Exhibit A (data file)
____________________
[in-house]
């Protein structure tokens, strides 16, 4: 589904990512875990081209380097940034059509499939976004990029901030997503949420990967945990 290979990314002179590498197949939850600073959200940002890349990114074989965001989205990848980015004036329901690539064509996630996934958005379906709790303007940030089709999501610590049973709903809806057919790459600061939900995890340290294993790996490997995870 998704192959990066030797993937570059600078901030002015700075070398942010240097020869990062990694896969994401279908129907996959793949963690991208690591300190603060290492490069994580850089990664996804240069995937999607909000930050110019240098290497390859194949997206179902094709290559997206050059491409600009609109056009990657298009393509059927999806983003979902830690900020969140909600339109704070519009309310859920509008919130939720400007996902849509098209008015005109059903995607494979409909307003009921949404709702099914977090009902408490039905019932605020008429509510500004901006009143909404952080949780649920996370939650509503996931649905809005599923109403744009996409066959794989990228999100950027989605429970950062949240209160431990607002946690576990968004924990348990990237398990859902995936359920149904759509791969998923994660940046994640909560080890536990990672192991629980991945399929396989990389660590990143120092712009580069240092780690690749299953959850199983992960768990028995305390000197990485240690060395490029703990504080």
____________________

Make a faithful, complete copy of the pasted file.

[in-house]
């Protein structure tokens, strides 16, 4: 589904990512875990081209380097940034059509499939976004990029901030997503949420990967945990 290979990314002179590498197949939850600073959200940002890349990114074989965001989205990848980015004036329901690539064509996630996934958005379906709790303007940030089709999501610590049973709903809806057919790459600061939900995890340290294993790996490997995870 998704192959990066030797993937570059600078901030002015700075070398942010240097020869990062990694896969994401279908129907996959793949963690991208690591300190603060290492490069994580850089990664996804240069995937999607909000930050110019240098290497390859194949997206179902094709290559997206050059491409600009609109056009990657298009393509059927999806983003979902830690900020969140909600339109704070519009309310859920509008919130939720400007996902849509098209008015005109059903995607494979409909307003009921949404709702099914977090009902408490039905019932605020008429509510500004901006009143909404952080949780649920996370939650509503996931649905809005599923109403744009996409066959794989990228999100950027989605429970950062949240209160431990607002946690576990968004924990348990990237398990859902995936359920149904759509791969998923994660940046994640909560080890536990990672192991629980991945399929396989990389660590990143120092712009580069240092780690690749299953959850199983992960768990028995305390000197990485240690060395490029703990504080």